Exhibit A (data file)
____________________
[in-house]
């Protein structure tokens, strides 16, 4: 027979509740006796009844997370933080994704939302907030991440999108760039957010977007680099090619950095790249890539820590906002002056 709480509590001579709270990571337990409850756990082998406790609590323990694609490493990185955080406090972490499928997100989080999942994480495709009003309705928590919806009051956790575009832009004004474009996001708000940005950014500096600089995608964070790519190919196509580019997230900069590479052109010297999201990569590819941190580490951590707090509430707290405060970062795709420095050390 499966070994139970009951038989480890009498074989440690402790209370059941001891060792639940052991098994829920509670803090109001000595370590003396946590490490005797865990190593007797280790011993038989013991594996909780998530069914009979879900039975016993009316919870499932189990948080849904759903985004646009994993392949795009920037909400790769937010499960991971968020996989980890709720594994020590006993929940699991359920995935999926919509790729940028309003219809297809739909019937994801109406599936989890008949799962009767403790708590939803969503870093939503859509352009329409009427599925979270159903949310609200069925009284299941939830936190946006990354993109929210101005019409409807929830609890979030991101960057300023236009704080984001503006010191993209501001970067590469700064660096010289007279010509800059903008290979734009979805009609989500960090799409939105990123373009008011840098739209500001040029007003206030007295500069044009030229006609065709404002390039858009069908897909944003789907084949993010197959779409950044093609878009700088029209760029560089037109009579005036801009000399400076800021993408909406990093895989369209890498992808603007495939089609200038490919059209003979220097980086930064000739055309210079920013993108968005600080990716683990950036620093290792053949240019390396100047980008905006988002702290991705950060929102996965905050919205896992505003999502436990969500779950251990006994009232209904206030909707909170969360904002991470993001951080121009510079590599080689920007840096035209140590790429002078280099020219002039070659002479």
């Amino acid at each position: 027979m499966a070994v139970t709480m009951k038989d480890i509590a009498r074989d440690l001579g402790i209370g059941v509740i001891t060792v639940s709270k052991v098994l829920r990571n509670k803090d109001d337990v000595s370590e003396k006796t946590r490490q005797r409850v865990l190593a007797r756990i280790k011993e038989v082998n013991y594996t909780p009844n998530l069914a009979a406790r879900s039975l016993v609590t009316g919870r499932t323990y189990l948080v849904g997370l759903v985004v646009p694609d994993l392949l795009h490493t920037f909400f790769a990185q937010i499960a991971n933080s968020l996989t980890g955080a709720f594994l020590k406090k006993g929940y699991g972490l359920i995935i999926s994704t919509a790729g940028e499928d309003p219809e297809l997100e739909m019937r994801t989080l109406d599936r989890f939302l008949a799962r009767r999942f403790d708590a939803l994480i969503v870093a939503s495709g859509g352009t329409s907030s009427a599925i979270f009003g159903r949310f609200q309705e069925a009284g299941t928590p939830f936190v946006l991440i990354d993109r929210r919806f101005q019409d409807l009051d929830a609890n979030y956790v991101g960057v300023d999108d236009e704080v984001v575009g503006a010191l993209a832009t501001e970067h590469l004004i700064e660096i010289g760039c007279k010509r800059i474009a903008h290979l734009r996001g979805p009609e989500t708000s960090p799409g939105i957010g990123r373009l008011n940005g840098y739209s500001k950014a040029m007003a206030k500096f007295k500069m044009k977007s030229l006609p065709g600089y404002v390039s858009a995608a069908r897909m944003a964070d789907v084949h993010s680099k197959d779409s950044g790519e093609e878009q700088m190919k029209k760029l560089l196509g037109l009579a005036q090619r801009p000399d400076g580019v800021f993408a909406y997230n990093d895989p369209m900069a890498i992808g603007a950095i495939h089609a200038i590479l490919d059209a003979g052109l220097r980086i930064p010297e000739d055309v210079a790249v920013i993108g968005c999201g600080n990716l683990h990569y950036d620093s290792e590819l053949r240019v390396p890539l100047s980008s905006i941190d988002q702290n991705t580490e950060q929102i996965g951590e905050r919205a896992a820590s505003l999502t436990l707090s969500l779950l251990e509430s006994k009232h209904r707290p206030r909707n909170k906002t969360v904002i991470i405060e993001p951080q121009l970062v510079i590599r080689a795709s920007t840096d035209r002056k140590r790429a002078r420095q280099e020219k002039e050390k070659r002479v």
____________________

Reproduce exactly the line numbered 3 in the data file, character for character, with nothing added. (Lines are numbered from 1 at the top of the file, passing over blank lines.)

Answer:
């Amino acid at each position: 027979m499966a070994v139970t709480m009951k038989d480890i509590a009498r074989d440690l001579g402790i209370g059941v509740i001891t060792v639940s709270k052991v098994l829920r990571n509670k803090d109001d337990v000595s370590e003396k006796t946590r490490q005797r409850v865990l190593a007797r756990i280790k011993e038989v082998n013991y594996t909780p009844n998530l069914a009979a406790r879900s039975l016993v609590t009316g919870r499932t323990y189990l948080v849904g997370l759903v985004v646009p694609d994993l392949l795009h490493t920037f909400f790769a990185q937010i499960a991971n933080s968020l996989t980890g955080a709720f594994l020590k406090k006993g929940y699991g972490l359920i995935i999926s994704t919509a790729g940028e499928d309003p219809e297809l997100e739909m019937r994801t989080l109406d599936r989890f939302l008949a799962r009767r999942f403790d708590a939803l994480i969503v870093a939503s495709g859509g352009t329409s907030s009427a599925i979270f009003g159903r949310f609200q309705e069925a009284g299941t928590p939830f936190v946006l991440i990354d993109r929210r919806f101005q019409d409807l009051d929830a609890n979030y956790v991101g960057v300023d999108d236009e704080v984001v575009g503006a010191l993209a832009t501001e970067h590469l004004i700064e660096i010289g760039c007279k010509r800059i474009a903008h290979l734009r996001g979805p009609e989500t708000s960090p799409g939105i957010g990123r373009l008011n940005g840098y739209s500001k950014a040029m007003a206030k500096f007295k500069m044009k977007s030229l006609p065709g600089y404002v390039s858009a995608a069908r897909m944003a964070d789907v084949h993010s680099k197959d779409s950044g790519e093609e878009q700088m190919k029209k760029l560089l196509g037109l009579a005036q090619r801009p000399d400076g580019v800021f993408a909406y997230n990093d895989p369209m900069a890498i992808g603007a950095i495939h089609a200038i590479l490919d059209a003979g052109l220097r980086i930064p010297e000739d055309v210079a790249v920013i993108g968005c999201g600080n990716l683990h990569y950036d620093s290792e590819l053949r240019v390396p890539l100047s980008s905006i941190d988002q702290n991705t580490e950060q929102i996965g951590e905050r919205a896992a820590s505003l999502t436990l707090s969500l779950l251990e509430s006994k009232h209904r707290p206030r909707n909170k906002t969360v904002i991470i405060e993001p951080q121009l970062v510079i590599r080689a795709s920007t840096d035209r002056k140590r790429a002078r420095q280099e020219k002039e050390k070659r002479v």